by Cherie, contributing writer and editor
Most bands do one thing and they do it well. That’s certainly not the case for the Airborne Toxic Event. Each of the five band members is multitalented and those eclectic talents and passions help make the bands sound unique. Lead singer Mikel Jollett first made a career for himself not out of music, but out of writing. One of his short stories, The Crack, was published alongside a novella by Stephen King in McSweeney’s Quarterly Issue #27. Anna Bulbrook is a classically trained violinist who has also played shows with hip hop legend Kanye West. Noah Harmon has played in both rock and jazz bands and can also play the upright bass. Steven Chen also made his start as a writer and was asked to join the band as their keyboardist before he revealed that he played the guitar as well. The band plays frequently with orchestras and symphonies, most often with the classically trained Calder Quartet. When they aren’t playing rock shows with TATE, the Calder Quartet can be found preforming with the National, another prominent indie rock band, as well as playing sold out shows featuring the works of Beethoven and Mozart.
Such Hot Blood is the band’s third album and with it comes a sense of maturity. The bands first self-titled album was mostly about losing the girl, case in point the band’s biggest single “Sometime Around Midnight.” The band’s second album All At Once was also about losing the girl and other failed relationships. Such Hot Blood deals with a lot of failed relationships but it also deals with the deeper concepts of love and loss. One common thread throughout the album is the idea of looking back on past relationships and realizing that despite how right them might have seemed at the time, they weren’t right in the end. Even a song that seems at first glance to be about a happy relationship, “True Love”, reflects on this idea, showing once more that maybe the relationships we think we need aren’t always the best ones for us in the end. “But they don’t know a goddamn thing about us / or a think about holding on / cuz we were wrong,” Jolett states.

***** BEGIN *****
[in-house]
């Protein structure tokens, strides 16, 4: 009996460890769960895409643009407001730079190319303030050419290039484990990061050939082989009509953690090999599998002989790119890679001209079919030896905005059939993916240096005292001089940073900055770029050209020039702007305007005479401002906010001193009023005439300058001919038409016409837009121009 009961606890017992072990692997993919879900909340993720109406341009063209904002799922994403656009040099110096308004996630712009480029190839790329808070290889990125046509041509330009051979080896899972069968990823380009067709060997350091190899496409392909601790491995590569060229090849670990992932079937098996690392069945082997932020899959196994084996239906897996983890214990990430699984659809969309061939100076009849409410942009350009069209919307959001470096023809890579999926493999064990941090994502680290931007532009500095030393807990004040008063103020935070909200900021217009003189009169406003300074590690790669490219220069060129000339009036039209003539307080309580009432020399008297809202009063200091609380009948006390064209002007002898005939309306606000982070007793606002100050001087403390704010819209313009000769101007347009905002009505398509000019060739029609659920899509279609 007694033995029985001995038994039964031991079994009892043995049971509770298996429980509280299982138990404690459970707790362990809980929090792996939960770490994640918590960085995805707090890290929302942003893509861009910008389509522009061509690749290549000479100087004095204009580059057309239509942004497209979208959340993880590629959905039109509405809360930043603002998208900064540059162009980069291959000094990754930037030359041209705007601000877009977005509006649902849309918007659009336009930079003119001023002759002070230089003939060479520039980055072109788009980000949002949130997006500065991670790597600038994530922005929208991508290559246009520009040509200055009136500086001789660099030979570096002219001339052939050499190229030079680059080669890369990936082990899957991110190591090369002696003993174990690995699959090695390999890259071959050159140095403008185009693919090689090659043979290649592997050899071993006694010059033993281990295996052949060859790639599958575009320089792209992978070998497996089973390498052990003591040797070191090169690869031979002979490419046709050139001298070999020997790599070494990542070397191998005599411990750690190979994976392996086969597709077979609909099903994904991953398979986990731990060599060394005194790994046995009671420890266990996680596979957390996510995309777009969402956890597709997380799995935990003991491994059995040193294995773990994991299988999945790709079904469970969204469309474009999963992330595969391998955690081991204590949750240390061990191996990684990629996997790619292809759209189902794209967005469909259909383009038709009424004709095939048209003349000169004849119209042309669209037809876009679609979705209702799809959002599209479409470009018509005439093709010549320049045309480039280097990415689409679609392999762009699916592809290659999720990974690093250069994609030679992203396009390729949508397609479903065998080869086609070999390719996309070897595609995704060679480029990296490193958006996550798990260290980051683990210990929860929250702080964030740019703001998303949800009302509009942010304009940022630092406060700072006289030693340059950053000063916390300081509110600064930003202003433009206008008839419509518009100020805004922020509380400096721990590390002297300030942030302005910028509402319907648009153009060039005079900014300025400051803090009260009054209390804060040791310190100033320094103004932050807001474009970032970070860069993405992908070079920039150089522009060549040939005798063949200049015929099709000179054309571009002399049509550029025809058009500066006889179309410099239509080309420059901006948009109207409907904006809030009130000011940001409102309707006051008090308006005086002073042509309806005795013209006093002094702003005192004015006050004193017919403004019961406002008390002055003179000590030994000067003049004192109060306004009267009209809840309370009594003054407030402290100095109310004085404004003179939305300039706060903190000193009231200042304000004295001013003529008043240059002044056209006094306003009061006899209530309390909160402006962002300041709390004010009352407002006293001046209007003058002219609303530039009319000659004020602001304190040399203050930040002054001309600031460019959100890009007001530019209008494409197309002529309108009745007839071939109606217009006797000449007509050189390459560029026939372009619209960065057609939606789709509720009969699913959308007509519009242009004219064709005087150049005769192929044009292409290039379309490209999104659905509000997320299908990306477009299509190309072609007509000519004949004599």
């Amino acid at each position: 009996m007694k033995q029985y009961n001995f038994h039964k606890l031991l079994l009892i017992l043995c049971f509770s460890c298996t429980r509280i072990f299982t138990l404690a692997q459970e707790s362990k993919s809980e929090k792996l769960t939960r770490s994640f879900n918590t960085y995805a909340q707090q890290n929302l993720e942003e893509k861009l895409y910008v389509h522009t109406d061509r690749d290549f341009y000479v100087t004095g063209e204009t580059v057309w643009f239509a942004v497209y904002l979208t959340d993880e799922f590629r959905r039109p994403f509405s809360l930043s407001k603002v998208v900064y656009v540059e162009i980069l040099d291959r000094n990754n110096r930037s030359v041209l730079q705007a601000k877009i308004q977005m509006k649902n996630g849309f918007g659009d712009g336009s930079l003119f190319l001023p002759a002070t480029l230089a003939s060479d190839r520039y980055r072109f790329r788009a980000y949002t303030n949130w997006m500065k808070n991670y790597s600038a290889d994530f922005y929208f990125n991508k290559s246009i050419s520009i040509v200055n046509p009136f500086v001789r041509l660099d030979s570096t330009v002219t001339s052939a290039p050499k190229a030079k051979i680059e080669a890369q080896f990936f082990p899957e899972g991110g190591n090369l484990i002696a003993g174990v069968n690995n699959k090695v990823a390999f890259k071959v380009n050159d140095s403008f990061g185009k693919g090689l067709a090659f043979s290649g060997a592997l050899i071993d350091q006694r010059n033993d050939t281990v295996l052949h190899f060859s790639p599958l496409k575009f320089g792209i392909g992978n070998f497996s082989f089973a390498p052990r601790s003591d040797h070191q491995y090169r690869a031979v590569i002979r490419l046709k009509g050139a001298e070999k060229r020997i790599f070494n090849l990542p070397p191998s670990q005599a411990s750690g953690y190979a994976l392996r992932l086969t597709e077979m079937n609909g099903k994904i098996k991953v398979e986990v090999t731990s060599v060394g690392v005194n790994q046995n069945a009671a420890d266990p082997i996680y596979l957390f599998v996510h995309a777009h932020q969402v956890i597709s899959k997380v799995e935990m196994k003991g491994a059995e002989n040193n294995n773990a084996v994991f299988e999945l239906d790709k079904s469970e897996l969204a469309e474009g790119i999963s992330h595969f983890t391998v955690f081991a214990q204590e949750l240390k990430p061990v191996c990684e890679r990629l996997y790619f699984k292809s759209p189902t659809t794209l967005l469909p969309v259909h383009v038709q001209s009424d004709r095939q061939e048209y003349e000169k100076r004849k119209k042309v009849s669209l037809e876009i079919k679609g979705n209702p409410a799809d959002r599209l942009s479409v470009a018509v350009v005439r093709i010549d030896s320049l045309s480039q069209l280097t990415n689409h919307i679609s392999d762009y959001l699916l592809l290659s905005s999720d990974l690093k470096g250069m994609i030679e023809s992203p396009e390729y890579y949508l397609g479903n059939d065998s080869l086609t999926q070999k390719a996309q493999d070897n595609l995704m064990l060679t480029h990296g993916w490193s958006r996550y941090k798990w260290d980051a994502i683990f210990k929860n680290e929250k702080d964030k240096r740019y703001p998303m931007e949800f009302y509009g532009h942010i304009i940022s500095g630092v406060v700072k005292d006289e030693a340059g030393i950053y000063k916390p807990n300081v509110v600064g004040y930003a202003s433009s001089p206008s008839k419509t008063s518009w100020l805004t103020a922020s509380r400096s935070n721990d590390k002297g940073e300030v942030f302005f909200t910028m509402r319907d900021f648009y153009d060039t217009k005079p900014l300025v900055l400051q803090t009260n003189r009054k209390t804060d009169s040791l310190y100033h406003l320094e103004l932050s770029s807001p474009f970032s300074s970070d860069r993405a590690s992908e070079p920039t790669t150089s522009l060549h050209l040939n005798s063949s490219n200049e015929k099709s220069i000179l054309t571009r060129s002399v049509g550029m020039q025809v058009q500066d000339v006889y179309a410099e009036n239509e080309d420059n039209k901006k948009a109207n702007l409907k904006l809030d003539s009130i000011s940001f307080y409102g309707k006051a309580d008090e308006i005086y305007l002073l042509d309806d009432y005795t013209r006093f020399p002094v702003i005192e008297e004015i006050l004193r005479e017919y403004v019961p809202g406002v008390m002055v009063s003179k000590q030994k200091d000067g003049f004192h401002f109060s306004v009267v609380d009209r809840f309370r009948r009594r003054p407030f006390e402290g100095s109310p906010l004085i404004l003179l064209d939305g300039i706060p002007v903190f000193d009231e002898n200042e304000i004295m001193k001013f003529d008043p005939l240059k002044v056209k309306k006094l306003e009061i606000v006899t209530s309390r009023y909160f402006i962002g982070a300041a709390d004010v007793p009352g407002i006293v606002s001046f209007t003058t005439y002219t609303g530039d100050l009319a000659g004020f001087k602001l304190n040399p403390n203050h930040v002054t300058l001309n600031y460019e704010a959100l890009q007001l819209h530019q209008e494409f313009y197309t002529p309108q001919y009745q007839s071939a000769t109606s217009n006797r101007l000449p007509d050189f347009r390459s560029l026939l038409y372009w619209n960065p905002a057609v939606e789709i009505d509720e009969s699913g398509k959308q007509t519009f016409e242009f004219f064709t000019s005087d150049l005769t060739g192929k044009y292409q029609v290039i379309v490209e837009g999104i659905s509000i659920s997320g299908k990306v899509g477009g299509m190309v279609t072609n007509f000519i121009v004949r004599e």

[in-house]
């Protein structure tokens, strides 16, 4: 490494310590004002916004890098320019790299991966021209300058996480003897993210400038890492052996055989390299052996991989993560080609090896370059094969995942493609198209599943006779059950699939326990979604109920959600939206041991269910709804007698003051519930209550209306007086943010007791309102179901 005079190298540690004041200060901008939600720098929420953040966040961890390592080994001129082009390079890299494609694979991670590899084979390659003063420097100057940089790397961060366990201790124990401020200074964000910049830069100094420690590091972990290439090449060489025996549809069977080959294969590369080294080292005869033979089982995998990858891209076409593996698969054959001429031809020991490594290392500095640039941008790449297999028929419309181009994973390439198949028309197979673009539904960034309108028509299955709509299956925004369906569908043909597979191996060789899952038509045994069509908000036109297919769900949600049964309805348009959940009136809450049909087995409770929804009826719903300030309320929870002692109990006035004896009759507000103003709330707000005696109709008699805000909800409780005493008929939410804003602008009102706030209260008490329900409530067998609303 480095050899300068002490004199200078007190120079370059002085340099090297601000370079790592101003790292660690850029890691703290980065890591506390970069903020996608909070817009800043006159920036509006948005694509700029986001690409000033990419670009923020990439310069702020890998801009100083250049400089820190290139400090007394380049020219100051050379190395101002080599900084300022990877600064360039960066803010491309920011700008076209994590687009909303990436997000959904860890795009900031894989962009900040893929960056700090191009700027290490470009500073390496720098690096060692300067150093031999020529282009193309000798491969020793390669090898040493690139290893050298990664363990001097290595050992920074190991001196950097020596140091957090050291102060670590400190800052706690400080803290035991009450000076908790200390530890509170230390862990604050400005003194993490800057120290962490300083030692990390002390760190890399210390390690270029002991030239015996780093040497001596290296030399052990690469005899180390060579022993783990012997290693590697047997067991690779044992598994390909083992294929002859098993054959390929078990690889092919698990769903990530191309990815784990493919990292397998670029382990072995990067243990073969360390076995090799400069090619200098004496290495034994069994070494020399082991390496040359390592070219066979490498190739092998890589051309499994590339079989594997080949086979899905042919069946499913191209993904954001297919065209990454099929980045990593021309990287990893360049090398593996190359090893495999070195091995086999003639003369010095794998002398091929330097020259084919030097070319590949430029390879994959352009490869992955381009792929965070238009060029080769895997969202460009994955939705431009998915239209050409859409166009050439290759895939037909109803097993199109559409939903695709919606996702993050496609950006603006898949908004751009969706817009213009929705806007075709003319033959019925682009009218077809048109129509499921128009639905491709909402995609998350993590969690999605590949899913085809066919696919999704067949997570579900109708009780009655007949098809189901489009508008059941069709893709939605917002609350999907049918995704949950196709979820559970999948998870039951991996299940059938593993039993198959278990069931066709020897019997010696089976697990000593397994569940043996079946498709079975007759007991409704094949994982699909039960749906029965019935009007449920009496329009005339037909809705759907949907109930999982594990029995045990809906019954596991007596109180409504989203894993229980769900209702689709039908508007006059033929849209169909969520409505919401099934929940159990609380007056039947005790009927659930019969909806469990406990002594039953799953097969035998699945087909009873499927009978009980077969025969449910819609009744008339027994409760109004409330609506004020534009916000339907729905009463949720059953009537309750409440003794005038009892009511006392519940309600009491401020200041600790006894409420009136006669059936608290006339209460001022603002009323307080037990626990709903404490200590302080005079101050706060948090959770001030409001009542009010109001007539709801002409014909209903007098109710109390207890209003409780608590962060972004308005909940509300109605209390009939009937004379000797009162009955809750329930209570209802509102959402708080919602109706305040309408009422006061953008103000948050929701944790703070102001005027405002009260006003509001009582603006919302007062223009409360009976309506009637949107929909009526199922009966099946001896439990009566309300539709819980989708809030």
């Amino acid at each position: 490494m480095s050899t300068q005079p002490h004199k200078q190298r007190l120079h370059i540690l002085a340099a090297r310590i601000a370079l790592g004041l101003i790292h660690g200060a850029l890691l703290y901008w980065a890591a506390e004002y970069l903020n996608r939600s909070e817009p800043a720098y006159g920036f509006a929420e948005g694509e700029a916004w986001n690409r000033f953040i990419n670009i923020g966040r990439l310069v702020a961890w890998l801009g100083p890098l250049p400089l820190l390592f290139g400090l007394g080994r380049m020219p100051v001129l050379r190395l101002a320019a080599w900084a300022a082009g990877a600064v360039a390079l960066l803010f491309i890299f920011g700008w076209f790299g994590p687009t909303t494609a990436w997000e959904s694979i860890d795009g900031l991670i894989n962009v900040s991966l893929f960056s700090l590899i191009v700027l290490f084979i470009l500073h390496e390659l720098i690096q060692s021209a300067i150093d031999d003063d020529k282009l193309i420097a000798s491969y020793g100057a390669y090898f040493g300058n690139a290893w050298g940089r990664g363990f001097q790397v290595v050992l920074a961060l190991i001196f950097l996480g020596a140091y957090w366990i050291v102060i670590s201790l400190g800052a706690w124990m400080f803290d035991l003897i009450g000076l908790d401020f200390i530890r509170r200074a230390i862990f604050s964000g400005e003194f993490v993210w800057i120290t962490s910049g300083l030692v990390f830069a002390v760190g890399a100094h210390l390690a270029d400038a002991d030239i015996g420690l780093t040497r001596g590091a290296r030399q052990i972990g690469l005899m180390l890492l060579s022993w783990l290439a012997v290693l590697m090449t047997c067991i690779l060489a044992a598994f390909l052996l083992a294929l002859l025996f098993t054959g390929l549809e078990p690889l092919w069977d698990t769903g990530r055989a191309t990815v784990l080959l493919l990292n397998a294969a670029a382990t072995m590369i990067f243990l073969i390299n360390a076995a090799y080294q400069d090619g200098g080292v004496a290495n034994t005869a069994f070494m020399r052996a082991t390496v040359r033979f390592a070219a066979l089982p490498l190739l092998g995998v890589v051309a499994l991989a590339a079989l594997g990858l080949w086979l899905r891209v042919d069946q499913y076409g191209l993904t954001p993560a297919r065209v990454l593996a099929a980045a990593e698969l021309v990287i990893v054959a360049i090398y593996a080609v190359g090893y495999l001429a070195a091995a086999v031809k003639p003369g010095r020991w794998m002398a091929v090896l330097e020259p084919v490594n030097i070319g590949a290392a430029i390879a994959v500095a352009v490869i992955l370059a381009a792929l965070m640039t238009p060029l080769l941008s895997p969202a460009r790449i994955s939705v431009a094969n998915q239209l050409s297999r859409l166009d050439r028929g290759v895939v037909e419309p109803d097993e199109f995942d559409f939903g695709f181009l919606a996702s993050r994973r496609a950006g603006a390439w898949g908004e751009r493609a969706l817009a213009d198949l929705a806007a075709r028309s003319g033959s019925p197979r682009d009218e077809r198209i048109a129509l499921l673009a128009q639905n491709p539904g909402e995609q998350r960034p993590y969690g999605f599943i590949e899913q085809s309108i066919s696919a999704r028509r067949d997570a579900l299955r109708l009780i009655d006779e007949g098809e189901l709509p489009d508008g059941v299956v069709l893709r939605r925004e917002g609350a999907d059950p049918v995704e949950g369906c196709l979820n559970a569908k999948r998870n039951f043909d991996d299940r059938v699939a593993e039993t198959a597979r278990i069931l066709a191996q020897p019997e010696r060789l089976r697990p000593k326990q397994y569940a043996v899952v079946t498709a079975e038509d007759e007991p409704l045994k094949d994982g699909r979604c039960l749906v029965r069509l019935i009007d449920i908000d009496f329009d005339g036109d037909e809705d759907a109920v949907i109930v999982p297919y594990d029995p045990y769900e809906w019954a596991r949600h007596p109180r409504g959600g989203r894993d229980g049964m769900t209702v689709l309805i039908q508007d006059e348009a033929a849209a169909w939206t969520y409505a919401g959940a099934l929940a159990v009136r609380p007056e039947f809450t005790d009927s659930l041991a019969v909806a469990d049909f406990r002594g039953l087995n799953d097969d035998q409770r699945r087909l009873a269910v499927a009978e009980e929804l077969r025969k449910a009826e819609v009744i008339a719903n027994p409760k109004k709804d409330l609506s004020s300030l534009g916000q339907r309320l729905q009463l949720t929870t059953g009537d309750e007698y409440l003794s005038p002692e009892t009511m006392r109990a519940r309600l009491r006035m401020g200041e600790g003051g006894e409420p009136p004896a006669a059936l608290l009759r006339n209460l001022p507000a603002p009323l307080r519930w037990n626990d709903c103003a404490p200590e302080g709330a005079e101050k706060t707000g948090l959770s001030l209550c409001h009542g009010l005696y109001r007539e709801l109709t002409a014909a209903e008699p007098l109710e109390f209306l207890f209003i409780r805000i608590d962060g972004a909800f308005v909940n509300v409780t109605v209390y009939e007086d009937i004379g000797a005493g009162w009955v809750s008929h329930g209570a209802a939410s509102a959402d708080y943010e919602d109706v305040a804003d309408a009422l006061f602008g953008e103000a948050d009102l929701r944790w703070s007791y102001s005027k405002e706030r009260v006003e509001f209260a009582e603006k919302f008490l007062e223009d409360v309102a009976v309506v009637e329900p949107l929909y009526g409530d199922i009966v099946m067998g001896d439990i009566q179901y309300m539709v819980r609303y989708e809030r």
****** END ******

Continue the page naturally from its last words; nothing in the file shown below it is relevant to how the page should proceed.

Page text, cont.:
The album’s opening track, “The Secret” comes in with driving synths and violins and immediately packs a punch. The song ebs and flows like the tide, building the listener up then easing them back down; its a classic Airborne track. The chorus loudly proclaims that “the secret’s out now” but the idea is embraced triumphantly as a relief instead of a disappointment. Group background vocals add an extra layer to the song and help build the swelling sound of the chorus. Its not my favorite song on the album, but it is a brilliant opening track in that the listener is once more swept up by the band and instantly connected to the music.
The album’s second track, and the band’s first single, Timeless, is a pounding anthem about losing someone very close to you. It’s raw and honest; there’s no fancy prose, no deep metaphors for death. There’s something painfully honest about the simplicity of the lyrics. “Just help me through this moment after everything I told you / how the weight of their loss was like the weight of the sun” Jollett pleads in the bridge. Anyone who has ever lost someone close to them can instantly relate to the song. The song was, of course, inspired by Jollett’s personal life, and losing three of his grandparents in a short period of time. “My whole perspective changed, and [death] went from being this whole idea of brokenness and poetry to just…it became much more simple. And I just didn’t want it to have happened. And suddenly all the metaphors didn’t matter any more and I just wanted them to still be here,” he reveals in the track by track commentary featured on Spotify. Death and loss are not new concepts that Jollett has wrestled with in the past but Timeless is a new answer to those questions, and one that is a lot more real and honest.